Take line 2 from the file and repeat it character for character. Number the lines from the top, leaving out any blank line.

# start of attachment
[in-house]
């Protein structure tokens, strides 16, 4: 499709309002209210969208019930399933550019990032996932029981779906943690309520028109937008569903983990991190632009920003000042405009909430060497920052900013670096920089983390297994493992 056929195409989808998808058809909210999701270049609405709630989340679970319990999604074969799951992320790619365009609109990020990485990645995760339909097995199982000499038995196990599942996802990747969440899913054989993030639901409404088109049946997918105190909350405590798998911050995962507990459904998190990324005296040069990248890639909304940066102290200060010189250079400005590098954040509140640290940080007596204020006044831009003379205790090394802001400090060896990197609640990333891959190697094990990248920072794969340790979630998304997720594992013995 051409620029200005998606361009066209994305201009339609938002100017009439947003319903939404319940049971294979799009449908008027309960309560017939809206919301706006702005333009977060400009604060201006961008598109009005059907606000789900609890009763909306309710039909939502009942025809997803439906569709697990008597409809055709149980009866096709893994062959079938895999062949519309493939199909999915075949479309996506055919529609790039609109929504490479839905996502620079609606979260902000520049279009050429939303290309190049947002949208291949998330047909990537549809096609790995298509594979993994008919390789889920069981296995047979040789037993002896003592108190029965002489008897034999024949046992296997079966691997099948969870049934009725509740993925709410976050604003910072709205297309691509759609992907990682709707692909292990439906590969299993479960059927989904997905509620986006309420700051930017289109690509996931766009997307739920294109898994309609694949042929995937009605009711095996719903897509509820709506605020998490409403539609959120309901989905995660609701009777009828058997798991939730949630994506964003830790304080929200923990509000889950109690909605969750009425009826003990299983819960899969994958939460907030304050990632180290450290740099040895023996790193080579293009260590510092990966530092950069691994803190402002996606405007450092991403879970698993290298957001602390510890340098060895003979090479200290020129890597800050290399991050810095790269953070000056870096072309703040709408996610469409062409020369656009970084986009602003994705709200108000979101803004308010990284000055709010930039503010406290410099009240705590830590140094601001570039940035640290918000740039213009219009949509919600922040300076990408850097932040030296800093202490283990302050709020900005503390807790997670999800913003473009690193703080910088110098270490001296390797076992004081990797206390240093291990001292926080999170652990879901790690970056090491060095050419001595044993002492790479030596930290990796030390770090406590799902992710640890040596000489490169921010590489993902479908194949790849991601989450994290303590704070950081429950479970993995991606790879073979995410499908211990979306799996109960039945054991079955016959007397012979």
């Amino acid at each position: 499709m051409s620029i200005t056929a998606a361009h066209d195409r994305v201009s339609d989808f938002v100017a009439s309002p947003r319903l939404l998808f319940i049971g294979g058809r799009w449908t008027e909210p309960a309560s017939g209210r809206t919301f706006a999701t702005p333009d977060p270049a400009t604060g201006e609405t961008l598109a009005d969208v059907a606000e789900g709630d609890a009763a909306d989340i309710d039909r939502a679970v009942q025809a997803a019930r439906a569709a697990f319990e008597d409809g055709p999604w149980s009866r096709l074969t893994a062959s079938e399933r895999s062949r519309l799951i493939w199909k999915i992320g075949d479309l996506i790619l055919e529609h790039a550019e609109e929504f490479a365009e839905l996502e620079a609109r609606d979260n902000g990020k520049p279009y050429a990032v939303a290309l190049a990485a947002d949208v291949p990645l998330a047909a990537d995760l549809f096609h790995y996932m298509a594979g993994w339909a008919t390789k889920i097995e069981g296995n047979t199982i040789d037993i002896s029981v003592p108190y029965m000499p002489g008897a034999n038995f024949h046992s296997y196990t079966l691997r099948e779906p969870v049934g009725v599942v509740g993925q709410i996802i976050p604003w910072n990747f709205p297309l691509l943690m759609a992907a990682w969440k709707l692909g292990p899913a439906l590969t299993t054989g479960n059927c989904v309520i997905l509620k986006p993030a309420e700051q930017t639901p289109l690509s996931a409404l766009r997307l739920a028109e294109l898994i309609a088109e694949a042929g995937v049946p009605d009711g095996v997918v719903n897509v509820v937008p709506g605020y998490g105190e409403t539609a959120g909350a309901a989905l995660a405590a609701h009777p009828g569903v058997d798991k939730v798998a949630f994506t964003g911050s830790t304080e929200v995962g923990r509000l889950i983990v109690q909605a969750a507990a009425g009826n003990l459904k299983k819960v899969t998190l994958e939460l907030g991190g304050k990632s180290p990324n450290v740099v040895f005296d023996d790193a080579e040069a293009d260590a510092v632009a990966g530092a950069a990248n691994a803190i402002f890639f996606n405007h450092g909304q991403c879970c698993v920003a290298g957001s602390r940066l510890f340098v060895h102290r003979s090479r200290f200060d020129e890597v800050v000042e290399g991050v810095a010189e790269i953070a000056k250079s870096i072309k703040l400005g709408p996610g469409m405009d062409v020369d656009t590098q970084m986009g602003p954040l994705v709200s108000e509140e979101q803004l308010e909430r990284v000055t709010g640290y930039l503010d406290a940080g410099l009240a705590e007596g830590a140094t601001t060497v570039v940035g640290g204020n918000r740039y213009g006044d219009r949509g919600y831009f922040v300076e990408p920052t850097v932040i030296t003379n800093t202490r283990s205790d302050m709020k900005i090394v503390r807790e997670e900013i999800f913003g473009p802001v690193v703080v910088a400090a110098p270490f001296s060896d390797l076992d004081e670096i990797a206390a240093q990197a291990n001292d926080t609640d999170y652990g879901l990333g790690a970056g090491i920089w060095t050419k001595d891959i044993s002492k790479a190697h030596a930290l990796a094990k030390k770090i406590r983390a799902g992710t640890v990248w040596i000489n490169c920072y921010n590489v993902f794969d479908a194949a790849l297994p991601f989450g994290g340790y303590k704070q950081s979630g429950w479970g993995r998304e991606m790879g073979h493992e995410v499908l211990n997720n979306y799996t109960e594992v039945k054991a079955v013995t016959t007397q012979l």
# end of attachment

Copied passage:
């Protein structure tokens, strides 16, 4: 499709309002209210969208019930399933550019990032996932029981779906943690309520028109937008569903983990991190632009920003000042405009909430060497920052900013670096920089983390297994493992 056929195409989808998808058809909210999701270049609405709630989340679970319990999604074969799951992320790619365009609109990020990485990645995760339909097995199982000499038995196990599942996802990747969440899913054989993030639901409404088109049946997918105190909350405590798998911050995962507990459904998190990324005296040069990248890639909304940066102290200060010189250079400005590098954040509140640290940080007596204020006044831009003379205790090394802001400090060896990197609640990333891959190697094990990248920072794969340790979630998304997720594992013995 051409620029200005998606361009066209994305201009339609938002100017009439947003319903939404319940049971294979799009449908008027309960309560017939809206919301706006702005333009977060400009604060201006961008598109009005059907606000789900609890009763909306309710039909939502009942025809997803439906569709697990008597409809055709149980009866096709893994062959079938895999062949519309493939199909999915075949479309996506055919529609790039609109929504490479839905996502620079609606979260902000520049279009050429939303290309190049947002949208291949998330047909990537549809096609790995298509594979993994008919390789889920069981296995047979040789037993002896003592108190029965002489008897034999024949046992296997079966691997099948969870049934009725509740993925709410976050604003910072709205297309691509759609992907990682709707692909292990439906590969299993479960059927989904997905509620986006309420700051930017289109690509996931766009997307739920294109898994309609694949042929995937009605009711095996719903897509509820709506605020998490409403539609959120309901989905995660609701009777009828058997798991939730949630994506964003830790304080929200923990509000889950109690909605969750009425009826003990299983819960899969994958939460907030304050990632180290450290740099040895023996790193080579293009260590510092990966530092950069691994803190402002996606405007450092991403879970698993290298957001602390510890340098060895003979090479200290020129890597800050290399991050810095790269953070000056870096072309703040709408996610469409062409020369656009970084986009602003994705709200108000979101803004308010990284000055709010930039503010406290410099009240705590830590140094601001570039940035640290918000740039213009219009949509919600922040300076990408850097932040030296800093202490283990302050709020900005503390807790997670999800913003473009690193703080910088110098270490001296390797076992004081990797206390240093291990001292926080999170652990879901790690970056090491060095050419001595044993002492790479030596930290990796030390770090406590799902992710640890040596000489490169921010590489993902479908194949790849991601989450994290303590704070950081429950479970993995991606790879073979995410499908211990979306799996109960039945054991079955016959007397012979």